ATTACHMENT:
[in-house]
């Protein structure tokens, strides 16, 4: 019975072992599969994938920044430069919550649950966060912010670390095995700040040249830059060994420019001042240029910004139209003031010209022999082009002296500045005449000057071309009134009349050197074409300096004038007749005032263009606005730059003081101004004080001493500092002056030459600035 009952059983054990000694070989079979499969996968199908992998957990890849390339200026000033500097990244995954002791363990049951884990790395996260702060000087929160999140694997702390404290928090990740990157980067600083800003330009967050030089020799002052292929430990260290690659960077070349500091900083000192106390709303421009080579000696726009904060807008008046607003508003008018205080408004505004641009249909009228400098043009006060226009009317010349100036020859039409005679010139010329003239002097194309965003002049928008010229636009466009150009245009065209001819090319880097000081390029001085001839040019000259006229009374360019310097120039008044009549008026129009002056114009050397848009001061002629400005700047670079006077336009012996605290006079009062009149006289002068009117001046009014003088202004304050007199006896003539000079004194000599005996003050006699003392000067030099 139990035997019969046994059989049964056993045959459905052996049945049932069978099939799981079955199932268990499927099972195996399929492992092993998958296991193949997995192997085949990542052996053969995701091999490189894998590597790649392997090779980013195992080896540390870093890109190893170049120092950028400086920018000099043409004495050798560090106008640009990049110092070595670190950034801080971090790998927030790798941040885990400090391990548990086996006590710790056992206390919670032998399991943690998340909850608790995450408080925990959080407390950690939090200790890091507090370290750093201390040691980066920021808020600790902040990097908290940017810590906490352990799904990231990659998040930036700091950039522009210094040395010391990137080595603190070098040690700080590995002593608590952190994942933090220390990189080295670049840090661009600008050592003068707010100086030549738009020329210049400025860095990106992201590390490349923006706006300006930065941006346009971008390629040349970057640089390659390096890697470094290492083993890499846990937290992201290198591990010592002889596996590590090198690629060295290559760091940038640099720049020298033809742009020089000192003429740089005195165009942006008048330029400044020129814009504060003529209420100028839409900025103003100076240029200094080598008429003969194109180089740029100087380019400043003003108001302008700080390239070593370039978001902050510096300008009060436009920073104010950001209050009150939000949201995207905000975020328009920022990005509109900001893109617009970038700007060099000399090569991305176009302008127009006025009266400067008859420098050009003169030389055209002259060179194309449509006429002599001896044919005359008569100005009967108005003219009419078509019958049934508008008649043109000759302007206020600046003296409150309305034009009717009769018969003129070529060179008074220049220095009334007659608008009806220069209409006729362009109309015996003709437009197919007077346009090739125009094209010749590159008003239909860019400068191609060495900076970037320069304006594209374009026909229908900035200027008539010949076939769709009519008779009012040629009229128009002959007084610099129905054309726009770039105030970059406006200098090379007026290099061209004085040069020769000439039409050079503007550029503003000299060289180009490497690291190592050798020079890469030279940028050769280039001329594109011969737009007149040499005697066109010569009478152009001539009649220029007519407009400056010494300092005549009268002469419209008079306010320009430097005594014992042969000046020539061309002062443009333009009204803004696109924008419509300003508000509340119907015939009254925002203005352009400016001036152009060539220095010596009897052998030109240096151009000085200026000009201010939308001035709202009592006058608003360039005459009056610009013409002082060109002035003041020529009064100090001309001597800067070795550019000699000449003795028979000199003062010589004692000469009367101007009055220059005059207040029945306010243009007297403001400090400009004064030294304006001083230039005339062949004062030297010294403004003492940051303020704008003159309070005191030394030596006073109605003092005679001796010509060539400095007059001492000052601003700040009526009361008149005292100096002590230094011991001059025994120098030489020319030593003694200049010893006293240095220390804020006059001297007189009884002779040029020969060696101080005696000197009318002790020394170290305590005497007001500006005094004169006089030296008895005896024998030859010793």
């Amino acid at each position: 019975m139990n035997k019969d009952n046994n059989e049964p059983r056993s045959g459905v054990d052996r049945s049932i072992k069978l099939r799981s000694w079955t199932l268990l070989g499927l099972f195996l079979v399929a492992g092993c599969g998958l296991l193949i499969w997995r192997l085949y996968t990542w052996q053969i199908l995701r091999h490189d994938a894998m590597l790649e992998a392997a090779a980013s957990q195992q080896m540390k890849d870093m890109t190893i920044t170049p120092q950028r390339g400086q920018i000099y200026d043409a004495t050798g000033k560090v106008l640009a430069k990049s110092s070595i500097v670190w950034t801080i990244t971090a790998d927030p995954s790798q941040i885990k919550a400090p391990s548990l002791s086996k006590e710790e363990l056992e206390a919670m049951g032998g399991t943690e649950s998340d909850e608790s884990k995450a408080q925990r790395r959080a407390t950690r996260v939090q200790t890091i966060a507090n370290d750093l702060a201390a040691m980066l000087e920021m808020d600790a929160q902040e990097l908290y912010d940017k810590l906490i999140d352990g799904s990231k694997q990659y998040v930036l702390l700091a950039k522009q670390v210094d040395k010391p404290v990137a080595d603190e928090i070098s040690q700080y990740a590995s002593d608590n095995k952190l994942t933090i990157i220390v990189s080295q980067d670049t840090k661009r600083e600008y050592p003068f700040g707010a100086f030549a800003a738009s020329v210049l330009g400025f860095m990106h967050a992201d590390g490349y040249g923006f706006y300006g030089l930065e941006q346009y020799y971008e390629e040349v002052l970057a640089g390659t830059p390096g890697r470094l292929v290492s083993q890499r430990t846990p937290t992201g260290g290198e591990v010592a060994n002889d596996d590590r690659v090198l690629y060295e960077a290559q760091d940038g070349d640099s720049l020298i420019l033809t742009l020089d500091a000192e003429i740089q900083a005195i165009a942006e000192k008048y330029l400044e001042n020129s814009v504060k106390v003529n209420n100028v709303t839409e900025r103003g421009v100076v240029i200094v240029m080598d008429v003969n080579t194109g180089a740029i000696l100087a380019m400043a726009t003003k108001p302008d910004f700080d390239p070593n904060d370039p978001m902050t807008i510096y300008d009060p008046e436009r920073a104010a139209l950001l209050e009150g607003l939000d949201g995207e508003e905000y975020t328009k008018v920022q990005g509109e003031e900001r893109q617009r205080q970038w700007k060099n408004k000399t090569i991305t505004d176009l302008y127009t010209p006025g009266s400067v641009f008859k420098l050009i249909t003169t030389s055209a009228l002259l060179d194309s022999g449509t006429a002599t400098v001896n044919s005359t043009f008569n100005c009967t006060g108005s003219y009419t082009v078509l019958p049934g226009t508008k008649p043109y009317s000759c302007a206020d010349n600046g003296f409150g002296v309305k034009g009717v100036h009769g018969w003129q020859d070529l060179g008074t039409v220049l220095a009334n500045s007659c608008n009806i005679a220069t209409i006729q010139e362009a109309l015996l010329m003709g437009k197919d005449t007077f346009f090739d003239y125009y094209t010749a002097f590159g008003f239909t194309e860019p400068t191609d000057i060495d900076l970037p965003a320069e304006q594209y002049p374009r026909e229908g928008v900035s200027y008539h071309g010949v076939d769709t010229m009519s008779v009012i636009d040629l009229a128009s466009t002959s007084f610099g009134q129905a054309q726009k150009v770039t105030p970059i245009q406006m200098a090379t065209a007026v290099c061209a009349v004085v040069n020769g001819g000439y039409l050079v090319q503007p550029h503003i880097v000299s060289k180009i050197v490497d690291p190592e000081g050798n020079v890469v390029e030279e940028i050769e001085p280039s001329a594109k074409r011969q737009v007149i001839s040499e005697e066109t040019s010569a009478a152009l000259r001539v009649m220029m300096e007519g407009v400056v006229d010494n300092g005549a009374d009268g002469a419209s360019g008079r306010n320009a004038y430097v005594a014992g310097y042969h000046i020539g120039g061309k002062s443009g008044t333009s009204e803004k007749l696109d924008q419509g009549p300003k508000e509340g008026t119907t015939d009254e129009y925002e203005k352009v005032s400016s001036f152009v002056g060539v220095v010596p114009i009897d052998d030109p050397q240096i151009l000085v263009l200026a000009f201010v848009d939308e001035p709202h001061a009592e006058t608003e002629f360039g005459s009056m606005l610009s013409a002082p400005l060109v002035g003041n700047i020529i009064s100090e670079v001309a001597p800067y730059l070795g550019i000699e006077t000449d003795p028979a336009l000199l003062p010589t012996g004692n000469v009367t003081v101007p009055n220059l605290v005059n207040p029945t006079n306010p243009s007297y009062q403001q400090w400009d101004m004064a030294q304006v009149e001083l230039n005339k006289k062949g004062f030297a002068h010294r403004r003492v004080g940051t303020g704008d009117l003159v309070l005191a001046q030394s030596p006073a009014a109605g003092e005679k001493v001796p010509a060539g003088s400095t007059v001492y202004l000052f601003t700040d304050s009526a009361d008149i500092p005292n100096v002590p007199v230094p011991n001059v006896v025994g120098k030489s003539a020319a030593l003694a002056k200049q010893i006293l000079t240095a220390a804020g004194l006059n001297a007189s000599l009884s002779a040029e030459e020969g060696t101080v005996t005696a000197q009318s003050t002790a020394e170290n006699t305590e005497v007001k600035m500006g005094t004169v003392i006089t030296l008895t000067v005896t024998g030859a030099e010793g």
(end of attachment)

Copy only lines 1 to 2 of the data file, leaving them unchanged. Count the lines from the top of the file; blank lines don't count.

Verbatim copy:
[in-house]
């Protein structure tokens, strides 16, 4: 019975072992599969994938920044430069919550649950966060912010670390095995700040040249830059060994420019001042240029910004139209003031010209022999082009002296500045005449000057071309009134009349050197074409300096004038007749005032263009606005730059003081101004004080001493500092002056030459600035 009952059983054990000694070989079979499969996968199908992998957990890849390339200026000033500097990244995954002791363990049951884990790395996260702060000087929160999140694997702390404290928090990740990157980067600083800003330009967050030089020799002052292929430990260290690659960077070349500091900083000192106390709303421009080579000696726009904060807008008046607003508003008018205080408004505004641009249909009228400098043009006060226009009317010349100036020859039409005679010139010329003239002097194309965003002049928008010229636009466009150009245009065209001819090319880097000081390029001085001839040019000259006229009374360019310097120039008044009549008026129009002056114009050397848009001061002629400005700047670079006077336009012996605290006079009062009149006289002068009117001046009014003088202004304050007199006896003539000079004194000599005996003050006699003392000067030099 139990035997019969046994059989049964056993045959459905052996049945049932069978099939799981079955199932268990499927099972195996399929492992092993998958296991193949997995192997085949990542052996053969995701091999490189894998590597790649392997090779980013195992080896540390870093890109190893170049120092950028400086920018000099043409004495050798560090106008640009990049110092070595670190950034801080971090790998927030790798941040885990400090391990548990086996006590710790056992206390919670032998399991943690998340909850608790995450408080925990959080407390950690939090200790890091507090370290750093201390040691980066920021808020600790902040990097908290940017810590906490352990799904990231990659998040930036700091950039522009210094040395010391990137080595603190070098040690700080590995002593608590952190994942933090220390990189080295670049840090661009600008050592003068707010100086030549738009020329210049400025860095990106992201590390490349923006706006300006930065941006346009971008390629040349970057640089390659390096890697470094290492083993890499846990937290992201290198591990010592002889596996590590090198690629060295290559760091940038640099720049020298033809742009020089000192003429740089005195165009942006008048330029400044020129814009504060003529209420100028839409900025103003100076240029200094080598008429003969194109180089740029100087380019400043003003108001302008700080390239070593370039978001902050510096300008009060436009920073104010950001209050009150939000949201995207905000975020328009920022990005509109900001893109617009970038700007060099000399090569991305176009302008127009006025009266400067008859420098050009003169030389055209002259060179194309449509006429002599001896044919005359008569100005009967108005003219009419078509019958049934508008008649043109000759302007206020600046003296409150309305034009009717009769018969003129070529060179008074220049220095009334007659608008009806220069209409006729362009109309015996003709437009197919007077346009090739125009094209010749590159008003239909860019400068191609060495900076970037320069304006594209374009026909229908900035200027008539010949076939769709009519008779009012040629009229128009002959007084610099129905054309726009770039105030970059406006200098090379007026290099061209004085040069020769000439039409050079503007550029503003000299060289180009490497690291190592050798020079890469030279940028050769280039001329594109011969737009007149040499005697066109010569009478152009001539009649220029007519407009400056010494300092005549009268002469419209008079306010320009430097005594014992042969000046020539061309002062443009333009009204803004696109924008419509300003508000509340119907015939009254925002203005352009400016001036152009060539220095010596009897052998030109240096151009000085200026000009201010939308001035709202009592006058608003360039005459009056610009013409002082060109002035003041020529009064100090001309001597800067070795550019000699000449003795028979000199003062010589004692000469009367101007009055220059005059207040029945306010243009007297403001400090400009004064030294304006001083230039005339062949004062030297010294403004003492940051303020704008003159309070005191030394030596006073109605003092005679001796010509060539400095007059001492000052601003700040009526009361008149005292100096002590230094011991001059025994120098030489020319030593003694200049010893006293240095220390804020006059001297007189009884002779040029020969060696101080005696000197009318002790020394170290305590005497007001500006005094004169006089030296008895005896024998030859010793």